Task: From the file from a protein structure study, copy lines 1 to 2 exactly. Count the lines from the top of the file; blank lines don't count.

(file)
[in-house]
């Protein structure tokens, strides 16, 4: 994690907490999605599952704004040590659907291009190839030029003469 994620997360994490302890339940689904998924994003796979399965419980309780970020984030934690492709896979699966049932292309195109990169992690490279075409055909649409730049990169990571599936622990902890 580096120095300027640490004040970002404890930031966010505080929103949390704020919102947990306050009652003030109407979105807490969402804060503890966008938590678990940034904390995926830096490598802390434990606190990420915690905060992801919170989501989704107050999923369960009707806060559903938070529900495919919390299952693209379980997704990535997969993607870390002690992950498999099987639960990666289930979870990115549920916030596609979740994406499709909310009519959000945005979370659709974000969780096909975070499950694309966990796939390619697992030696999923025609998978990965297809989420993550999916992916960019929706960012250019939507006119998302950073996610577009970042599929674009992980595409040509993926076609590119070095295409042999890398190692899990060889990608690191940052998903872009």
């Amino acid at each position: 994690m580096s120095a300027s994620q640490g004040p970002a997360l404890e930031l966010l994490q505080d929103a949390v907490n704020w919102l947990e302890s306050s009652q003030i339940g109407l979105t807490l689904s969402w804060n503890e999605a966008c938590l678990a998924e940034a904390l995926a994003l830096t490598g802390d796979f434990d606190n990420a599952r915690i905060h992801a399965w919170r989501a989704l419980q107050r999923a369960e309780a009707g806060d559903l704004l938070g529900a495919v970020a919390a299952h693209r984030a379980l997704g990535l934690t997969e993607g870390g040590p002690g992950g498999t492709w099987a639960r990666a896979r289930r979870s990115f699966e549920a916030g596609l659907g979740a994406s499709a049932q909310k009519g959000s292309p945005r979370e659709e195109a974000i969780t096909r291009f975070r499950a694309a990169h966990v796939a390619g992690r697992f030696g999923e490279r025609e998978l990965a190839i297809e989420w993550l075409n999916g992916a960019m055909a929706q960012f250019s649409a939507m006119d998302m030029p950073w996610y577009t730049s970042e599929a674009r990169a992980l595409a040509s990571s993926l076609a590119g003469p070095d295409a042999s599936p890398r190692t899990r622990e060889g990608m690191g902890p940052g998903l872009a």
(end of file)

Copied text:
[in-house]
């Protein structure tokens, strides 16, 4: 994690907490999605599952704004040590659907291009190839030029003469 994620997360994490302890339940689904998924994003796979399965419980309780970020984030934690492709896979699966049932292309195109990169992690490279075409055909649409730049990169990571599936622990902890 580096120095300027640490004040970002404890930031966010505080929103949390704020919102947990306050009652003030109407979105807490969402804060503890966008938590678990940034904390995926830096490598802390434990606190990420915690905060992801919170989501989704107050999923369960009707806060559903938070529900495919919390299952693209379980997704990535997969993607870390002690992950498999099987639960990666289930979870990115549920916030596609979740994406499709909310009519959000945005979370659709974000969780096909975070499950694309966990796939390619697992030696999923025609998978990965297809989420993550999916992916960019929706960012250019939507006119998302950073996610577009970042599929674009992980595409040509993926076609590119070095295409042999890398190692899990060889990608690191940052998903872009």